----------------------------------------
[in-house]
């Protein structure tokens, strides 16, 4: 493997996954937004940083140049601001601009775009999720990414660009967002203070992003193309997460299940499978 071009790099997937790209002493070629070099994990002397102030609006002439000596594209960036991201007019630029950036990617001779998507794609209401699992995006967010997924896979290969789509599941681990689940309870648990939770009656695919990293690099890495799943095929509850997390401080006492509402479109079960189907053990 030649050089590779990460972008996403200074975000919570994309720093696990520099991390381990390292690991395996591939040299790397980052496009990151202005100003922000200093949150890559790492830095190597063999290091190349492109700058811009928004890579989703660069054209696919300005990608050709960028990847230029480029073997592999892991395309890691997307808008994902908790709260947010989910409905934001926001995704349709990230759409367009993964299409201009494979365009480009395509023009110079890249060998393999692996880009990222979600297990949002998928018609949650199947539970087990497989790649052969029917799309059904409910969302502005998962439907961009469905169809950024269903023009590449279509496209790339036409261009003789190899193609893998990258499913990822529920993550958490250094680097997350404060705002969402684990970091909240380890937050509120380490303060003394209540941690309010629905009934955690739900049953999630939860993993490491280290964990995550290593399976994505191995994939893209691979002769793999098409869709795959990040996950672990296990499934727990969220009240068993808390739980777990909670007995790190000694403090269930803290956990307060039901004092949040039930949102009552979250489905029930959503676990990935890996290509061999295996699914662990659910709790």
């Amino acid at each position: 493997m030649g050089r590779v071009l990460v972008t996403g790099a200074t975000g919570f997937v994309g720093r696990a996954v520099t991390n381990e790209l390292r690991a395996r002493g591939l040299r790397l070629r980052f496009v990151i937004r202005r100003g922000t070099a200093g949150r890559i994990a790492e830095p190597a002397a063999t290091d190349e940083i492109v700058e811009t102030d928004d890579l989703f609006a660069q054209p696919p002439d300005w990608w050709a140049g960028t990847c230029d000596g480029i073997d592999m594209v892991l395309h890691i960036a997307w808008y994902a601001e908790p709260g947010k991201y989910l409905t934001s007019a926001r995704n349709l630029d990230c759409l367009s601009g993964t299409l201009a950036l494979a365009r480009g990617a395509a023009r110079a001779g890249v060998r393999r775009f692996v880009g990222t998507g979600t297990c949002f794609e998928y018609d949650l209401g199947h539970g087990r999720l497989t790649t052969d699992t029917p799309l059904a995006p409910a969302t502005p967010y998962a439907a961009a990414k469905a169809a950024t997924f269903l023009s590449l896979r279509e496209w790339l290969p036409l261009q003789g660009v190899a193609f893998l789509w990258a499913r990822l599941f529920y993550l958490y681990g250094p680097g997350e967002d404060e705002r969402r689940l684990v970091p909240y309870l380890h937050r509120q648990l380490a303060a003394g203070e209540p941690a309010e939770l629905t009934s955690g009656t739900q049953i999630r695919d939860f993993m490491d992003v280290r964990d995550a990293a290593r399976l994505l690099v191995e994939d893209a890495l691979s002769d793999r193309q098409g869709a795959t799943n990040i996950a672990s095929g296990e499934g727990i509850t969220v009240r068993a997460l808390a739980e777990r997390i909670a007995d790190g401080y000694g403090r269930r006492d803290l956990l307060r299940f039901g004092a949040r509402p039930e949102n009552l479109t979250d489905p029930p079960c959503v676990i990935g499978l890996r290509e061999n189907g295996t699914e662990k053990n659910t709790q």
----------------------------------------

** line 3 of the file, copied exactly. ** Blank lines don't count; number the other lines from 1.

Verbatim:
């Amino acid at each position: 493997m030649g050089r590779v071009l990460v972008t996403g790099a200074t975000g919570f997937v994309g720093r696990a996954v520099t991390n381990e790209l390292r690991a395996r002493g591939l040299r790397l070629r980052f496009v990151i937004r202005r100003g922000t070099a200093g949150r890559i994990a790492e830095p190597a002397a063999t290091d190349e940083i492109v700058e811009t102030d928004d890579l989703f609006a660069q054209p696919p002439d300005w990608w050709a140049g960028t990847c230029d000596g480029i073997d592999m594209v892991l395309h890691i960036a997307w808008y994902a601001e908790p709260g947010k991201y989910l409905t934001s007019a926001r995704n349709l630029d990230c759409l367009s601009g993964t299409l201009a950036l494979a365009r480009g990617a395509a023009r110079a001779g890249v060998r393999r775009f692996v880009g990222t998507g979600t297990c949002f794609e998928y018609d949650l209401g199947h539970g087990r999720l497989t790649t052969d699992t029917p799309l059904a995006p409910a969302t502005p967010y998962a439907a961009a990414k469905a169809a950024t997924f269903l023009s590449l896979r279509e496209w790339l290969p036409l261009q003789g660009v190899a193609f893998l789509w990258a499913r990822l599941f529920y993550l958490y681990g250094p680097g997350e967002d404060e705002r969402r689940l684990v970091p909240y309870l380890h937050r509120q648990l380490a303060a003394g203070e209540p941690a309010e939770l629905t009934s955690g009656t739900q049953i999630r695919d939860f993993m490491d992003v280290r964990d995550a990293a290593r399976l994505l690099v191995e994939d893209a890495l691979s002769d793999r193309q098409g869709a795959t799943n990040i996950a672990s095929g296990e499934g727990i509850t969220v009240r068993a997460l808390a739980e777990r997390i909670a007995d790190g401080y000694g403090r269930r006492d803290l956990l307060r299940f039901g004092a949040r509402p039930e949102n009552l479109t979250d489905p029930p079960c959503v676990i990935g499978l890996r290509e061999n189907g295996t699914e662990k053990n659910t709790q």